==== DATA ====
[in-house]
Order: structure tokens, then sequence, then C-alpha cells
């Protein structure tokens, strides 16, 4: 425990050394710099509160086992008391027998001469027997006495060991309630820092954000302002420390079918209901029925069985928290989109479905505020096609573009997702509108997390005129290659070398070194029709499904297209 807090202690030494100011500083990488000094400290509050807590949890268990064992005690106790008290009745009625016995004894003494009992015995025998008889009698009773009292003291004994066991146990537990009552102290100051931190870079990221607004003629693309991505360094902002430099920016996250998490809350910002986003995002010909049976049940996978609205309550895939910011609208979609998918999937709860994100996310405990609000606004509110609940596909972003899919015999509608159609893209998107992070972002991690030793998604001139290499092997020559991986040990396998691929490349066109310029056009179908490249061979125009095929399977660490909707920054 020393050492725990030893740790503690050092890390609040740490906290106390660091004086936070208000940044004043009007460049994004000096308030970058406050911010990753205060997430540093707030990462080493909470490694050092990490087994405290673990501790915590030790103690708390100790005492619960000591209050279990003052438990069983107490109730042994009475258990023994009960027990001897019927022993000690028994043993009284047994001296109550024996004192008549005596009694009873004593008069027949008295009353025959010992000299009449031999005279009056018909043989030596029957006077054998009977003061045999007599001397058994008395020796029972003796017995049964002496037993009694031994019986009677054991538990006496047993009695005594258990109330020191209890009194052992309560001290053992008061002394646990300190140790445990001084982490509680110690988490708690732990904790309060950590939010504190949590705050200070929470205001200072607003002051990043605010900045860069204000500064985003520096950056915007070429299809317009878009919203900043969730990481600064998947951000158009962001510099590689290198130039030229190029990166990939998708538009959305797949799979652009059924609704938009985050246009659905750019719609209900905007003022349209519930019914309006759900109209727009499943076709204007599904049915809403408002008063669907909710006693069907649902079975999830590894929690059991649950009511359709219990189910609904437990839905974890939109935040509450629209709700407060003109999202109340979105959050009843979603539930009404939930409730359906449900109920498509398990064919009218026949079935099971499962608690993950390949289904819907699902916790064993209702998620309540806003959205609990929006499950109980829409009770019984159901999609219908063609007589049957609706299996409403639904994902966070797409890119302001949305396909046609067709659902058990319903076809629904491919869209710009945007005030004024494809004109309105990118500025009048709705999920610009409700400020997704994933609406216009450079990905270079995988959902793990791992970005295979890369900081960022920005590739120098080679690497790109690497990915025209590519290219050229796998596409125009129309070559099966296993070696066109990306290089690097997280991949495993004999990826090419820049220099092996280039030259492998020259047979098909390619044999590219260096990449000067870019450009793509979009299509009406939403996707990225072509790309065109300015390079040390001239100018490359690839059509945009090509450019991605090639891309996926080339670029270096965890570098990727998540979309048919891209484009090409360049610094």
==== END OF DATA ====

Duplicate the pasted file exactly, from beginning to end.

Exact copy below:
[in-house]
Order: structure tokens, then sequence, then C-alpha cells
């Protein structure tokens, strides 16, 4: 425990050394710099509160086992008391027998001469027997006495060991309630820092954000302002420390079918209901029925069985928290989109479905505020096609573009997702509108997390005129290659070398070194029709499904297209 807090202690030494100011500083990488000094400290509050807590949890268990064992005690106790008290009745009625016995004894003494009992015995025998008889009698009773009292003291004994066991146990537990009552102290100051931190870079990221607004003629693309991505360094902002430099920016996250998490809350910002986003995002010909049976049940996978609205309550895939910011609208979609998918999937709860994100996310405990609000606004509110609940596909972003899919015999509608159609893209998107992070972002991690030793998604001139290499092997020559991986040990396998691929490349066109310029056009179908490249061979125009095929399977660490909707920054 020393050492725990030893740790503690050092890390609040740490906290106390660091004086936070208000940044004043009007460049994004000096308030970058406050911010990753205060997430540093707030990462080493909470490694050092990490087994405290673990501790915590030790103690708390100790005492619960000591209050279990003052438990069983107490109730042994009475258990023994009960027990001897019927022993000690028994043993009284047994001296109550024996004192008549005596009694009873004593008069027949008295009353025959010992000299009449031999005279009056018909043989030596029957006077054998009977003061045999007599001397058994008395020796029972003796017995049964002496037993009694031994019986009677054991538990006496047993009695005594258990109330020191209890009194052992309560001290053992008061002394646990300190140790445990001084982490509680110690988490708690732990904790309060950590939010504190949590705050200070929470205001200072607003002051990043605010900045860069204000500064985003520096950056915007070429299809317009878009919203900043969730990481600064998947951000158009962001510099590689290198130039030229190029990166990939998708538009959305797949799979652009059924609704938009985050246009659905750019719609209900905007003022349209519930019914309006759900109209727009499943076709204007599904049915809403408002008063669907909710006693069907649902079975999830590894929690059991649950009511359709219990189910609904437990839905974890939109935040509450629209709700407060003109999202109340979105959050009843979603539930009404939930409730359906449900109920498509398990064919009218026949079935099971499962608690993950390949289904819907699902916790064993209702998620309540806003959205609990929006499950109980829409009770019984159901999609219908063609007589049957609706299996409403639904994902966070797409890119302001949305396909046609067709659902058990319903076809629904491919869209710009945007005030004024494809004109309105990118500025009048709705999920610009409700400020997704994933609406216009450079990905270079995988959902793990791992970005295979890369900081960022920005590739120098080679690497790109690497990915025209590519290219050229796998596409125009129309070559099966296993070696066109990306290089690097997280991949495993004999990826090419820049220099092996280039030259492998020259047979098909390619044999590219260096990449000067870019450009793509979009299509009406939403996707990225072509790309065109300015390079040390001239100018490359690839059509945009090509450019991605090639891309996926080339670029270096965890570098990727998540979309048919891209484009090409360049610094």